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Light metals shape the future of flight02 October 2012
Very light, very strong new metals and emerging manufacturing processes are set to usher in a new era of aerospace technology.
Deep within the labyrinth of Monash University's Clayton campus in Melbourne is a metallurgy laboratory so significant in what it is doing that it has attracted some of the biggest companies in the global aerospace industry from the other side of the world.
They are keeping close to the technology that could make this laboratory the genesis of the next generation of aerospace manufacturing. They are also keeping close to a scientist in whose hands their futures may well sit.
When Professor Xinhua Wu, recognised internationally as a leader in advanced light metals research, agreed to head the Australian Research Council's (ARC) Centre of Excellence for Design in Light Metals, her research moved with her from the UK to Melbourne. Such is the importance placed on her work that the giants of European aerospace – Bombardier, Airbus, European Space Agency and SAFRAN-Microturbo – followed.
At stake for these European aircraft manufacturers is finding the technological means to ward off increasingly aggressive competition from new manufacturers in Brazil, Canada, China, India and Russia, while concurrently meeting stringent greenhouse reduction targets imposed by the European Union.
Manufacturers are looking for new materials that are lighter yet stronger, cheaper to manufacture, reliably safe and which will also help them halve aviation's overall carbon emissions by 2050.
For Professor Wu and her centre it means changing the very nature of metals such as titanium, aluminium and magnesium, modifying their fine-scale structures to give them new and improved characteristics. It requires advanced industrial research underpinned by fundamental science that is exploring new paradigms in metals and their properties.
A spokesperson for SAFRAN-Microturbo said the company followed Professor Wu to Australia because of her focus on the industrial applicability of fundamental research. This is a critical industry–academia link and for the European Union companies, an essential relationship through which to keep ahead of rivals.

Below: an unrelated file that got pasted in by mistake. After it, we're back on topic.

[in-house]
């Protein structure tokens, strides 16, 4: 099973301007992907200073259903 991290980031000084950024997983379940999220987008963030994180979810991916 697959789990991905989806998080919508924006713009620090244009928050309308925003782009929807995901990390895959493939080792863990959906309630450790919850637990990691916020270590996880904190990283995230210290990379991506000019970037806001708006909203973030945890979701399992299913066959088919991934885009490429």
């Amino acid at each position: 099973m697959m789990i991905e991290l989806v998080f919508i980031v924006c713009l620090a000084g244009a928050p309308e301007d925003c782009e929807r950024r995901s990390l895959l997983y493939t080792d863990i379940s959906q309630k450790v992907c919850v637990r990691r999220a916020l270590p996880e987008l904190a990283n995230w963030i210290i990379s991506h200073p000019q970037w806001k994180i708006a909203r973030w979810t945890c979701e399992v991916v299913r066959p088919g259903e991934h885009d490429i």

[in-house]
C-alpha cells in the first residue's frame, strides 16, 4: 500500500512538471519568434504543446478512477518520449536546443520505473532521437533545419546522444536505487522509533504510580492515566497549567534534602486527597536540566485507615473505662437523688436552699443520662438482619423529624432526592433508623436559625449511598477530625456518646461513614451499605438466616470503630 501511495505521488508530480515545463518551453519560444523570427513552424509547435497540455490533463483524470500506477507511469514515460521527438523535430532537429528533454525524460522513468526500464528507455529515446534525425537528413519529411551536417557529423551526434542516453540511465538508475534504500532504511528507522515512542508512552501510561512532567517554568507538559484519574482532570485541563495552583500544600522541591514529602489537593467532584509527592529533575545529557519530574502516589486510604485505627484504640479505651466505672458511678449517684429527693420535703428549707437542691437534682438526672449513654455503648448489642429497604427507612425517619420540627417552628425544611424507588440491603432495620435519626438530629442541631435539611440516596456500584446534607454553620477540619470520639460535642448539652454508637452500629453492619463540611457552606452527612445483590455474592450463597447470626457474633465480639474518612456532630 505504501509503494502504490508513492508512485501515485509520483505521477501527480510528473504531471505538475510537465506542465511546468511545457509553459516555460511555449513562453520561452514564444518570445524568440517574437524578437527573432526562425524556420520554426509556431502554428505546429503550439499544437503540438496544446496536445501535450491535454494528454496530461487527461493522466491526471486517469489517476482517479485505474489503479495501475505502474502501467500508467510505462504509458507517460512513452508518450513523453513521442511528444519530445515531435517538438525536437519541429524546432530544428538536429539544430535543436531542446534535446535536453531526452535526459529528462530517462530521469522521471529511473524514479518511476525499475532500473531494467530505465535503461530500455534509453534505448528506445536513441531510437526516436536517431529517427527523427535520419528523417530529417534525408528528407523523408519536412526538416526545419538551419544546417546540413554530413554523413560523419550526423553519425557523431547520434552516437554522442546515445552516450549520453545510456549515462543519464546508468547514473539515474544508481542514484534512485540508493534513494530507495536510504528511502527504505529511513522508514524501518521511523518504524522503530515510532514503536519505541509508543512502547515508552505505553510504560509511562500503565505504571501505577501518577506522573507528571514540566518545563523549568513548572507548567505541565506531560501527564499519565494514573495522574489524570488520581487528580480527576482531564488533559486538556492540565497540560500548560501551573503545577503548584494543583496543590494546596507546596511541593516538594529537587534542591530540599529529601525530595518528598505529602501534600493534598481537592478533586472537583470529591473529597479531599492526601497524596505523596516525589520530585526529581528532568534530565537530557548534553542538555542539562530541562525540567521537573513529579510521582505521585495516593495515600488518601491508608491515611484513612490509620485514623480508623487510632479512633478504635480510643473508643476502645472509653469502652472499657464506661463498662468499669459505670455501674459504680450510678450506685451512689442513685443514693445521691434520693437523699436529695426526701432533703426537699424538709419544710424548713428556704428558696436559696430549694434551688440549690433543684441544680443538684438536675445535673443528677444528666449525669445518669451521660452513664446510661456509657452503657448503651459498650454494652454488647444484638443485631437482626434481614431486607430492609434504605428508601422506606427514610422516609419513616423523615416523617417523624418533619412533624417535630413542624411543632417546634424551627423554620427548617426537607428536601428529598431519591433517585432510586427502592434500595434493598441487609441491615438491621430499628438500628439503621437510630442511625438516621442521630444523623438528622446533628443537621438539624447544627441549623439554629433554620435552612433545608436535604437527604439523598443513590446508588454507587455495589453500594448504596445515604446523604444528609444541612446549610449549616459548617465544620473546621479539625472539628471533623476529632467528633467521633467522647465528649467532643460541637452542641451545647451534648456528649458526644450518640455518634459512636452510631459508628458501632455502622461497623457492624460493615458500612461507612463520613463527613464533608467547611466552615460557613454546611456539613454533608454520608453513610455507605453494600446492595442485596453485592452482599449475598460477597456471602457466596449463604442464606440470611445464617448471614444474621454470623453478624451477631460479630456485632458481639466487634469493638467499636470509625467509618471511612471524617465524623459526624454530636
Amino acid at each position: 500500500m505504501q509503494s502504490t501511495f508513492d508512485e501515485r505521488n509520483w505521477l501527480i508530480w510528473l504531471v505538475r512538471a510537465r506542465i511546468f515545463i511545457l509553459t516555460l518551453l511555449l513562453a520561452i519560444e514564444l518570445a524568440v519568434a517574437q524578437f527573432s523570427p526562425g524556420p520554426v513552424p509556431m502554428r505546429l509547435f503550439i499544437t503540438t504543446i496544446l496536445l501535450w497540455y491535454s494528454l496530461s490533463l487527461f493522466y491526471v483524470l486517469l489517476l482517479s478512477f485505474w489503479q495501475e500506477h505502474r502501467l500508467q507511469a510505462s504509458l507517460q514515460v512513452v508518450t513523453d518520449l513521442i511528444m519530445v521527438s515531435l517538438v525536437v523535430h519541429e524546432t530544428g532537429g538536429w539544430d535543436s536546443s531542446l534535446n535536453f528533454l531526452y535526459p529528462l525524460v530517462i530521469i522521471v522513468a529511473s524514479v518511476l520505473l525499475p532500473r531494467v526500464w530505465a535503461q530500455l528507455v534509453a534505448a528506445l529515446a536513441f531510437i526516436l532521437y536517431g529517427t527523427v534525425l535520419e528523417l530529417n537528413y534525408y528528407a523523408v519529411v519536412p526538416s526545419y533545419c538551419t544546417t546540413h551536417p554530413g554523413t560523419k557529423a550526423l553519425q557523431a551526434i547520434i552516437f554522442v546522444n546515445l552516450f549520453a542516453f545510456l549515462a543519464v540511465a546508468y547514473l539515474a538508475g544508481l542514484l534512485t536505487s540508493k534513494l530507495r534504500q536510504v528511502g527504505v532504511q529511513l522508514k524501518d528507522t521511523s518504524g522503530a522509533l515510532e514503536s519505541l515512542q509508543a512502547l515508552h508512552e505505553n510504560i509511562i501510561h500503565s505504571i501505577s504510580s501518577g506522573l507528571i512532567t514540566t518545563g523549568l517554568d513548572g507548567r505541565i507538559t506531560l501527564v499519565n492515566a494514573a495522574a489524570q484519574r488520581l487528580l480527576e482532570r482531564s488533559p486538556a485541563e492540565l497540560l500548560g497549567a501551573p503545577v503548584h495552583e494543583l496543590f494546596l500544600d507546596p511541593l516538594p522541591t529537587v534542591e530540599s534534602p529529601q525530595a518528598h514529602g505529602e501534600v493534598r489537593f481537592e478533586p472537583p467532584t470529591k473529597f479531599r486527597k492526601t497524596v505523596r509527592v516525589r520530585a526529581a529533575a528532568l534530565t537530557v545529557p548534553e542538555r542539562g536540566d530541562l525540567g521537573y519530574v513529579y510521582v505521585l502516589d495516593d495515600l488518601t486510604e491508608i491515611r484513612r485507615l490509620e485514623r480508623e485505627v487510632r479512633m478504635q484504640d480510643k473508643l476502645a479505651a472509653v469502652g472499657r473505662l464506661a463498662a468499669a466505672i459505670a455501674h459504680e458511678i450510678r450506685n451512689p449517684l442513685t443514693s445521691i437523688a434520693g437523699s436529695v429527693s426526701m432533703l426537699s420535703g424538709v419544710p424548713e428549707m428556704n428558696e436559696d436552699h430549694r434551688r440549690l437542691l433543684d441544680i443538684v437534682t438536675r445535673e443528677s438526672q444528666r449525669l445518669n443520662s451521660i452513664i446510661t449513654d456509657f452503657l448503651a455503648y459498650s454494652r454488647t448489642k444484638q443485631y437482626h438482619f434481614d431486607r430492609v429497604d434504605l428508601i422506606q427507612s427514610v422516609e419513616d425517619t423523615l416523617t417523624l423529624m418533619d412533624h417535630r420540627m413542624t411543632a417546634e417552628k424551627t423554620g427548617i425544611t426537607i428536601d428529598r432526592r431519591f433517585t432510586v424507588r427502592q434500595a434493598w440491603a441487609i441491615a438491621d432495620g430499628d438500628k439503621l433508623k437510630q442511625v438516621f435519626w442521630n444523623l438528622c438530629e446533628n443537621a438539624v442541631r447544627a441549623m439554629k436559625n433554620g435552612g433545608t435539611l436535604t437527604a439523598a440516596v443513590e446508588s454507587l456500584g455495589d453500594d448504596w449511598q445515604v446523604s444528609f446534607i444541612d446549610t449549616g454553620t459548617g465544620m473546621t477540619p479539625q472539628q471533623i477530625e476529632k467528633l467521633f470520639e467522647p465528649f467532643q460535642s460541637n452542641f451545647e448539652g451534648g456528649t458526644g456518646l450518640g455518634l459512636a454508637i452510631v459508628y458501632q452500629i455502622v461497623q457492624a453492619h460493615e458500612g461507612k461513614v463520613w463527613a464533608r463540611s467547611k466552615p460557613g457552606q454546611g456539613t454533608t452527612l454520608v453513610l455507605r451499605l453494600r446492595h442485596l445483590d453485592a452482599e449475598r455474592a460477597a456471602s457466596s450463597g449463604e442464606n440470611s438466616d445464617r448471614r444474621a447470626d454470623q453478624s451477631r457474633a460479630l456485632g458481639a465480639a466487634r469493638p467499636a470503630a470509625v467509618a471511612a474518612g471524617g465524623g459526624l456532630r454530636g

One of the centre's projects is a new aluminium alloy that will make an aircraft 30 to 40 per cent lighter, twice as fuel-efficient and still structurally as strong.
It is already known this can be achieved by adding a tiny amount of a rare element such as scandium to the aluminium when it is alloyed. Just a fraction of a per cent of scandium or other rare earth element is enough to make aluminium stronger, less prone to corrosion and easier to weld. Russia used such an aluminium-scandium alloy for its MiG fighter planes during the Cold War era. But from a commercial perspective, the alloy is prohibitively expensive.
The scientific challenge that Professor Wu's centre has taken on is to determine how scandium works when added to aluminium alloys, and to then find a cheaper substitute.
"We are working at the atomic level. In metallurgy, just a few atoms in a million added to an alloy can influence engineering at the macro-scale; how we control the homogeneity of metal sheeting when it is rolled, or the integrity of the metal when it is fabricated into a component."
However, Professor Wu says the key factor with such industrial research is achieving this economically. "From just a materials research perspective, without worrying about costs, we can make the most wonderful metal and alloy materials. But the goal is not just to develop stronger, lighter, more durable and more stable metals. They must also be produced through more efficient and cheaper manufacturing with lower energy consumption, both during construction and during the aircraft's operational life over 25 or more years. We have to create new materials that not only have the best performance but are also the cheapest.
Read the full article and find out more about other research breakthroughs in the MONASH: Delivering Impact online edition.